I've read a couple of books on tells
and have tried to incorperate them into every game that I play in. Of all of the ones I've read about, the only two that seem to be pretty much universal are as follows.
1: When the obnoxious guy shuts his mouth. Usually, when someone is talking constantly throughout the game (especially to someone who is not playing), then instantly shuts up for a few seconds after looking at his cards, they have a strong hand.
2: Look at everyone's posture when you start playing. I try to ignore facial expressions or eye directions (at least untill I get better at reading people). For the most part, no one pays attention to their posture and rarely fake it. If someone has been slouching in their chair for the last 10 hands then sits up straight or has been sitting up straight and leans foward a little, they are usually pretty strong.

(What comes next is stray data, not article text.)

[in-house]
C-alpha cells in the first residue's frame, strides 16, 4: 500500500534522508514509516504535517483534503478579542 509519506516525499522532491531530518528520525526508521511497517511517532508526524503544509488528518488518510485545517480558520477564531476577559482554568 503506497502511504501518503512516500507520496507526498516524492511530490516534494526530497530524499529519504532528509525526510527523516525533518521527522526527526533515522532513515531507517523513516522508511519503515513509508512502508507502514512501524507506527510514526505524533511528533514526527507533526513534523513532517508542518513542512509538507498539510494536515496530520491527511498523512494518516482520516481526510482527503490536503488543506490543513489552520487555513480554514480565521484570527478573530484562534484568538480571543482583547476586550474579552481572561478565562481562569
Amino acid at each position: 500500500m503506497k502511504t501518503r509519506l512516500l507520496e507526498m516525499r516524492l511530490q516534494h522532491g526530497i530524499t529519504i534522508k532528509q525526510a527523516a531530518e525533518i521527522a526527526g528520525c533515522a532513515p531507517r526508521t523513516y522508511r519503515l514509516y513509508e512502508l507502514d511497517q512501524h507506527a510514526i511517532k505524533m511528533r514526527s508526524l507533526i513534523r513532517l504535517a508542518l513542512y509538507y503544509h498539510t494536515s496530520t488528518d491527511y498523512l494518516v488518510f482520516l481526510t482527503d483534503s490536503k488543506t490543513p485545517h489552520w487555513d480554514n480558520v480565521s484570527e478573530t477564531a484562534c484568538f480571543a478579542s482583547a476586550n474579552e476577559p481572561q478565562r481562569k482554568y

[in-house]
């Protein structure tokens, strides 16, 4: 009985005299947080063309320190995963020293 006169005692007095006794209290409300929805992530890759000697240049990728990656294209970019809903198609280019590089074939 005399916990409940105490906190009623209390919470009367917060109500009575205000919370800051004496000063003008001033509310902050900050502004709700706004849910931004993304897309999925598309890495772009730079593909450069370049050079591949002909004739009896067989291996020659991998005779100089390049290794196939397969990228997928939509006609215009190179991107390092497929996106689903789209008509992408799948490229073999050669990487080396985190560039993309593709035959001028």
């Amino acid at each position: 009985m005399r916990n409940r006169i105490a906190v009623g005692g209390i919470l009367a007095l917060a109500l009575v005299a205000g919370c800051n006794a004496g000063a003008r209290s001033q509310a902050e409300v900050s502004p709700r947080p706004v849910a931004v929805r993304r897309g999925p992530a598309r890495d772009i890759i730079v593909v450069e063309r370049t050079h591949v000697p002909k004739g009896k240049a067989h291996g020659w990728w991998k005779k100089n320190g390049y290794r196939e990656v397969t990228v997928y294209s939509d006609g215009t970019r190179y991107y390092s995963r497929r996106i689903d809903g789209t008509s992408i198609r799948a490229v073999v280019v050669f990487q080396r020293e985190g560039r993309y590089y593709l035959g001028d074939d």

These are the only ones I've been able to use effectively. There are thousands of others that have to be applied to specific people at specific times (looking at chips immeadiately after cards, prettending to look of into the distance, covering their cards with their hands even when laid face down on the table, ect.) but I'm not so good at using them so I would feel sheepish sharing. The best book I've found for this is Mike Caro's book of poker tells.